Sunday, October 17, 2021

Different forms of יירש

Previously, I have discussed the intricate difference between the ברכה given to אברהם after the עקידה and that given to רבקה before she departed to marry יצחק. However, I recently noticed that in וירא, the word is written וירש whereas in חיי שרה it is ויירש with two יו"דs. תרגום אונקלוס is identical. Any explanation for why they would be written differently?

באר שבע

The episode of the wells involving יצחק and אבימלך comes to a conclusion in באר שבע. However, it was called באר שבע before they got there. Then, after the covenant between יצחק and אבימלך, it is named באר שבע. Is this the same באר שבע as the one named by אברהם? If so, why did they name it the same name all over again?

רשב"ם writes that this was in fact a different באר שבע from the one in the times of אברהם. However, an interesting explanation is given by the ספורנו. He writes that the name in אברהם's time was בְּאֵר שָׁבַע. After the episode with יצחק and אבימלך, it was renamed to בְּאֵר שֶׁבַע. It is very interesting that this theory can not be disproved. Any time that the city is mentioned until now, it appears either at the end of a פסוק, or an אתנחתא. Even if it were בְּאֵר שֶׁבַע from before, the סגול would have always changed to a קמץ. So we have no way of knowing if it called בְּאֵר שָׁבַע because of its position in the פסוק or if it is because that is really its name. ספורנו writes that it was in fact its name since it was only named as such to reflect the vow that אברהם made. Now that it reflected the number seven as well, corresponding to the seven wells that were found, it was changed to בְּאֵר שֶׁבַע. 

One year, on ראש השנה, the בעל קריאה said בְּאֵר שֶׁבַע and I almost corrected him based on the ספורנו. But I didn't.

Tuesday, October 12, 2021

King #5

This week's פרשה features the epic battle between the short-handed four kings, אמרפל, אריוך, כדרלעמר and תדעל, and the five kings, ברע, ברשע, שנאב, שמאבר and... wait, was the name of the fifth king? When the five kings are mentioned, the last is "ומלך בלע היא צער". Rashi explains that the city of בלע was also known as צער. The פסוק could not be naming צער as the king of בלע because of the feminine "היא." If צער were the name of the king of בלע, it would have read " ומלך בלע הוא צער." So what was his name and why is it left out?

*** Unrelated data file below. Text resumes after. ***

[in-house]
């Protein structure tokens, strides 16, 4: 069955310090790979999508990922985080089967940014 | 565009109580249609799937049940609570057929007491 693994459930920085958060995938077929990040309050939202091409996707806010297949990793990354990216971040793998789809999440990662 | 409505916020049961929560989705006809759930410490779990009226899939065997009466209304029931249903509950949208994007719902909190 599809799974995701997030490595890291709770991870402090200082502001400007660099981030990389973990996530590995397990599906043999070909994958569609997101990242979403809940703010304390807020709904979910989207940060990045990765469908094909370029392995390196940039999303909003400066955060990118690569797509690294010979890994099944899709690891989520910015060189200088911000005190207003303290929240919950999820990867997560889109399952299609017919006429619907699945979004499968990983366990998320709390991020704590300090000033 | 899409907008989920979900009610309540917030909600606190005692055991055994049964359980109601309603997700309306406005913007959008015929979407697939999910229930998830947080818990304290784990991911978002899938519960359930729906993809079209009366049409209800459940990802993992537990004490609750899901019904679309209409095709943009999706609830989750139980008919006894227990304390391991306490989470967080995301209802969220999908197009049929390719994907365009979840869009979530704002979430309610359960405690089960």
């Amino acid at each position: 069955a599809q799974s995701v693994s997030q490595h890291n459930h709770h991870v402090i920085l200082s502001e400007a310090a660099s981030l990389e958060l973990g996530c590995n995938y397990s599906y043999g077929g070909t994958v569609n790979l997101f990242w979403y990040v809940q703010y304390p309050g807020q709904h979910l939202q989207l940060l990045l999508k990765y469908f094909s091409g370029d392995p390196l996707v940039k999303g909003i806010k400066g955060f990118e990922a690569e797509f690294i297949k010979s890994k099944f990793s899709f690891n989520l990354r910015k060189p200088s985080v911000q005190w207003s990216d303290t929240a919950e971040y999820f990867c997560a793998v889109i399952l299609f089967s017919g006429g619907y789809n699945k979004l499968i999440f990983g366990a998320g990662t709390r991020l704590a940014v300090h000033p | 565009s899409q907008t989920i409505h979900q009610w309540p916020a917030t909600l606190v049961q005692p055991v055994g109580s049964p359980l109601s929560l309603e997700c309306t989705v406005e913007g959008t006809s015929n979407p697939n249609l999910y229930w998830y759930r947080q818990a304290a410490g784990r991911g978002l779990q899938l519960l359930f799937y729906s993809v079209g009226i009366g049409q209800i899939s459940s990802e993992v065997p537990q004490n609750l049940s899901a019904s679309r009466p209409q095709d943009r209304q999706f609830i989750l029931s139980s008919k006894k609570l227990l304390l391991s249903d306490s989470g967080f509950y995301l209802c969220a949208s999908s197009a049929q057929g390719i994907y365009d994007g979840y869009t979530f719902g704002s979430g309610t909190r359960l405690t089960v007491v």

A number of answers are suggested. רמב"ן states that בלע was a small city and so the name of its king was left anonymous due to his relative insignificance. שערי אהרן points out that the names of the four other kings are apparently nicknames alluding to each one's wickedness as רש"י thoroughly explains. From the story of the destruction of סדום in next week's פרשה we learn that צער was the least wicked of the five wicked cities slated for destruction. Thus, the king's name is left out due to his relatively insignificant wickedness.

Suprisingly, however, חומת אנך and ספר הישר actually write that the name of the king was בלע. I am not sure how the grammar of the פסוק works and why this king is differently introduced than the others but this is the only offering I have found as to the actual name of the king.

Is it ko-yei or ko-vei?

This seem to come up as a hot topic every year regarding the הפטרה:

ישעיה מ:ל"א
וְקוֹיֵ֤ ה' יַחֲלִ֣יפוּ כֹ֔חַ

Where does the צירי fall? Under the ו"ו or the יו"ד? The מנחת שי is very clear that it is under the יו"ד and therefore, pronounced v'ko-yei. However, there is a very similar פסוק in תהלים ל"ז:ט:

כִּֽי־מְ֭רֵעִים יִכָּרֵת֑וּן וְקֹוֵ֥י ה' הֵ֣מָּה יִֽירְשׁוּ־אָֽרֶץ׃

There, the מנחת שי says it is under the וי"ו. He quotes the אבן עזרא which he understands to hold the opposite. I don't fully understand it but if that is the case, this might very well remain a matter of dispute and if so, perhaps no need to make a fuss over it. But one should probably go with the מנחת שי. Also, a reader provided me with evidence that according to the כתר ארם צובה, the צירי is under the יו"ד in ישעיה.